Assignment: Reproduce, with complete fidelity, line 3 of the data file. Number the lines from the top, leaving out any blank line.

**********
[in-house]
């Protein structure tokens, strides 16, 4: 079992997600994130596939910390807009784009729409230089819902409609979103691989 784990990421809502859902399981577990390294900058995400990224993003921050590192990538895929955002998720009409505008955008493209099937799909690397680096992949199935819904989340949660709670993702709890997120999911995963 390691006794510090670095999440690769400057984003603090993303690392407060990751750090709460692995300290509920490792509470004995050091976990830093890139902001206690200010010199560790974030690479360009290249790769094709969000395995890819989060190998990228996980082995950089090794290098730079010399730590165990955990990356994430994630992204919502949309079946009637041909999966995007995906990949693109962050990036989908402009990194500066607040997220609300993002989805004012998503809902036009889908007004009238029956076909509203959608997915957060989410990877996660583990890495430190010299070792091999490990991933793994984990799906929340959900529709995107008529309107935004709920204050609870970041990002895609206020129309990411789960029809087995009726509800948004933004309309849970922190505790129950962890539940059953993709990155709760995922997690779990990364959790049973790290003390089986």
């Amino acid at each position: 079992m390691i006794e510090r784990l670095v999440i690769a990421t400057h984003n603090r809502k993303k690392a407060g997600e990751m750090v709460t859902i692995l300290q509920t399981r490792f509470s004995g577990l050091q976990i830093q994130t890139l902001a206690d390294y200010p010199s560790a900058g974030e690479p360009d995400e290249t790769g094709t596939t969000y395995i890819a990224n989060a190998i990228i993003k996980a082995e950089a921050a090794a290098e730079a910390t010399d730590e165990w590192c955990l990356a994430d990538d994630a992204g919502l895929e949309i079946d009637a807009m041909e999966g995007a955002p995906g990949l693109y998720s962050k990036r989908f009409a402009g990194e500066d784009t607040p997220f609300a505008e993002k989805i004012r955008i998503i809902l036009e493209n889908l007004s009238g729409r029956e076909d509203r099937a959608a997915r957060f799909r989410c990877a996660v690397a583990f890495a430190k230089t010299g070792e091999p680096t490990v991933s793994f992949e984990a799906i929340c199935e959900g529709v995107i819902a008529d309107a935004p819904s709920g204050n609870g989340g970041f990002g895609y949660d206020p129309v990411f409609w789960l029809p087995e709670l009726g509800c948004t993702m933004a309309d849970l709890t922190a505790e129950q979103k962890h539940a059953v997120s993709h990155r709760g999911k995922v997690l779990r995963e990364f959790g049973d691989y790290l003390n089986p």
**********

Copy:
């Amino acid at each position: 079992m390691i006794e510090r784990l670095v999440i690769a990421t400057h984003n603090r809502k993303k690392a407060g997600e990751m750090v709460t859902i692995l300290q509920t399981r490792f509470s004995g577990l050091q976990i830093q994130t890139l902001a206690d390294y200010p010199s560790a900058g974030e690479p360009d995400e290249t790769g094709t596939t969000y395995i890819a990224n989060a190998i990228i993003k996980a082995e950089a921050a090794a290098e730079a910390t010399d730590e165990w590192c955990l990356a994430d990538d994630a992204g919502l895929e949309i079946d009637a807009m041909e999966g995007a955002p995906g990949l693109y998720s962050k990036r989908f009409a402009g990194e500066d784009t607040p997220f609300a505008e993002k989805i004012r955008i998503i809902l036009e493209n889908l007004s009238g729409r029956e076909d509203r099937a959608a997915r957060f799909r989410c990877a996660v690397a583990f890495a430190k230089t010299g070792e091999p680096t490990v991933s793994f992949e984990a799906i929340c199935e959900g529709v995107i819902a008529d309107a935004p819904s709920g204050n609870g989340g970041f990002g895609y949660d206020p129309v990411f409609w789960l029809p087995e709670l009726g509800c948004t993702m933004a309309d849970l709890t922190a505790e129950q979103k962890h539940a059953v997120s993709h990155r709760g999911k995922v997690l779990r995963e990364f959790g049973d691989y790290l003390n089986p």